Car Tech

10 Cool Car Features You Don’t Need but Will Want

Imagine what it would be like to drive a new car every year. Besides avoiding the butt imprint in the driver seat and being able to bask in the new car smell all the time, the most significant benefit would be getting access to all the latest and greatest features.

From Lexus to Chevy, car technology is getting more advanced and you don’t even need to purchase high-end models to get your hands on the best features. Although we haven’t hit the era of flying cars or completely driverless taxis, automakers have implemented many cool features to help make the driving experience cozier, simpler, and more futuristic.

The following list is here to help anyone interested in learning more about cool car features they don’t need but will surely want to get their hands on.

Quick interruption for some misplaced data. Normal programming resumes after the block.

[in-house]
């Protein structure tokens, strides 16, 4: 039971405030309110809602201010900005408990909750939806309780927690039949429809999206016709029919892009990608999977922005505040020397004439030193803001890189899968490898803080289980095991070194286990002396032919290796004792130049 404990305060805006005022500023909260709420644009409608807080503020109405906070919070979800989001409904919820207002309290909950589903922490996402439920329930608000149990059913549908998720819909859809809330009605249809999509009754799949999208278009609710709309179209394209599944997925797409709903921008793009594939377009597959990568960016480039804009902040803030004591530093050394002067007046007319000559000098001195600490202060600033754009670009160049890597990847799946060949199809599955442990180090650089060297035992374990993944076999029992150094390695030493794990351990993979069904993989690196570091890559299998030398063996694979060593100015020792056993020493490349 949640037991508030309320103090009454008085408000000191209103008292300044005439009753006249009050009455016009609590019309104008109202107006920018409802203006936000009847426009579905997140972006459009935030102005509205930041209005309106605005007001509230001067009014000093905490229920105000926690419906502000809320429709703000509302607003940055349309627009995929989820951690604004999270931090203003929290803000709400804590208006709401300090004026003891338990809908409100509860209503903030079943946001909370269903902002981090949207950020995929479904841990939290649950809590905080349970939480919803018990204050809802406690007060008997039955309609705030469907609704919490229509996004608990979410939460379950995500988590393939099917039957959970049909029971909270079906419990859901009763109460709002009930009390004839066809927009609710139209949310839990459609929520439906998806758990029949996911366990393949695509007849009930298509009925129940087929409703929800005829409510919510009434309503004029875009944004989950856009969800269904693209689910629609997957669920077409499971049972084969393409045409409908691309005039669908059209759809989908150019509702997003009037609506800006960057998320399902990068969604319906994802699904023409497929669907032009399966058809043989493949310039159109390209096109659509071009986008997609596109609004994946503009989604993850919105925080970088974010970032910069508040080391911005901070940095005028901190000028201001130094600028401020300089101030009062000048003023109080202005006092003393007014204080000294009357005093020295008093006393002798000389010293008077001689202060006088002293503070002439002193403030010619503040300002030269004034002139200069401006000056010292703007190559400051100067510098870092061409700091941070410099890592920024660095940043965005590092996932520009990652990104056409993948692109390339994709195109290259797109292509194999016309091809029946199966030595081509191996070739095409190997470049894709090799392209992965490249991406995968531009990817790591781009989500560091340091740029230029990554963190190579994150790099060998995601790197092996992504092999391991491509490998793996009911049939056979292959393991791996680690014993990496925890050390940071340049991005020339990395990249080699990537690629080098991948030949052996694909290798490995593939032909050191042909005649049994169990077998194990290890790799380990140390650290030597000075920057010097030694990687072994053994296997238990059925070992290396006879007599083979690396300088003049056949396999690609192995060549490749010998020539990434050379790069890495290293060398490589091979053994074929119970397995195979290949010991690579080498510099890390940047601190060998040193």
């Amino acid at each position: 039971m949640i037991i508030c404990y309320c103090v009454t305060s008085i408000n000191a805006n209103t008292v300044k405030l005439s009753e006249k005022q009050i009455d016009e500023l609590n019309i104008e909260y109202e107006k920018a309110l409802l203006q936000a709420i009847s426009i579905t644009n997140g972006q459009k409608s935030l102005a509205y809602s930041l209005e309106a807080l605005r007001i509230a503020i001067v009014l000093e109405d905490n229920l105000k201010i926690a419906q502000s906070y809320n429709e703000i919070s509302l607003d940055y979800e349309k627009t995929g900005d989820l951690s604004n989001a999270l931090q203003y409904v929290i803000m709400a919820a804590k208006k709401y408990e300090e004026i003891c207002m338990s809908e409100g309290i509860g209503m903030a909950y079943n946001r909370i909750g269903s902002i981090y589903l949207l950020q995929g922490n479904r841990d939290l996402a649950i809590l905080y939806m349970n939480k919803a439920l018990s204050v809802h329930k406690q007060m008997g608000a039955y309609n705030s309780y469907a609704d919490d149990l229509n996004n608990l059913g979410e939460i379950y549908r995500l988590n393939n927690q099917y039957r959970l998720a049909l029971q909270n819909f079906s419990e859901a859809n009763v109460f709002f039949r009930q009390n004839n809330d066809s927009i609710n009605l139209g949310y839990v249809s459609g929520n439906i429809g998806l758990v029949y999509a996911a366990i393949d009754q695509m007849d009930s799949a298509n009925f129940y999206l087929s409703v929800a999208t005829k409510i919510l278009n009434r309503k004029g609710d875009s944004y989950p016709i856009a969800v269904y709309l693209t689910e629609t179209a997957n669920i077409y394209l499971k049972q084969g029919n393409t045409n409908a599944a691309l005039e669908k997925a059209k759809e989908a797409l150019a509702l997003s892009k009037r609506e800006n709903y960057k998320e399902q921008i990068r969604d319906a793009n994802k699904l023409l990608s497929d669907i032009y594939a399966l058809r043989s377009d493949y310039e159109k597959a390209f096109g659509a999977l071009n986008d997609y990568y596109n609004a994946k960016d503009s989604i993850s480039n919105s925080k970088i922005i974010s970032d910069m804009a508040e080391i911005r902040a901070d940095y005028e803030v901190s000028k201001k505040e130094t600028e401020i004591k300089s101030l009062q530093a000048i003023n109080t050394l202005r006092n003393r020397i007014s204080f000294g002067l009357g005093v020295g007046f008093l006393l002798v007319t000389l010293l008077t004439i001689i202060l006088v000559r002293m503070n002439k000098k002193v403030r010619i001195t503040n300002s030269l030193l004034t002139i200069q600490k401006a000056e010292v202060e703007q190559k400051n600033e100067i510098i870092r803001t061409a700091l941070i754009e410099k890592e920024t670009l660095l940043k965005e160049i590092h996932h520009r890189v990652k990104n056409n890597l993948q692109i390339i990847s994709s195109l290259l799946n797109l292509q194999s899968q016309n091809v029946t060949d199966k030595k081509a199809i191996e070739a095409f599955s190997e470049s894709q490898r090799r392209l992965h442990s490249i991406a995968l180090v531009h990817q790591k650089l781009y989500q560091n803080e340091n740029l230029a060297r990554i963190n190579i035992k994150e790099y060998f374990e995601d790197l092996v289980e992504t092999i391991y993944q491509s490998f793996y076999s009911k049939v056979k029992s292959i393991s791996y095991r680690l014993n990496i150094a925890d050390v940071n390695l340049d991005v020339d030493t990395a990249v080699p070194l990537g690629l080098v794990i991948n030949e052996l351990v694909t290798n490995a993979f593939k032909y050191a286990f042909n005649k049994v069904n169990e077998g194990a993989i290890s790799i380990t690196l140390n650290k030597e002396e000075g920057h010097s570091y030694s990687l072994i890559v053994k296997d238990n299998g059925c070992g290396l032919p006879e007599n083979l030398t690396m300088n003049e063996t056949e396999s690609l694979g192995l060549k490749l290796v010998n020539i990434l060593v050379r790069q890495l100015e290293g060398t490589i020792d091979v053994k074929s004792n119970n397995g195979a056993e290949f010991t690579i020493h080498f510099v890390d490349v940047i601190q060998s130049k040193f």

Self Opening and Closing Trunk

An automatic trunk is a handy feature for anyone who has ever gone to the grocery store for one thing and ended up with four full bags and no hands to open the trunk. An automatic closing and opening trunk enables the driver to access the trunk without having to reach for the keys, hit a button on the trunk, or use a lever.

With a key in your pocket or bag, some vehicles with this feature require you to activate a motion sensor under the bumper with your foot, while others can simply sense you’re standing behind the trunk and will pop it open after a few seconds. This makes things much easier when your arms are full or if you’re carrying something delicate, so you don’t have to drop your cargo to open the trunk or fumble for keys. Once your cargo is loaded, you simply press a button and the trunk will close for you.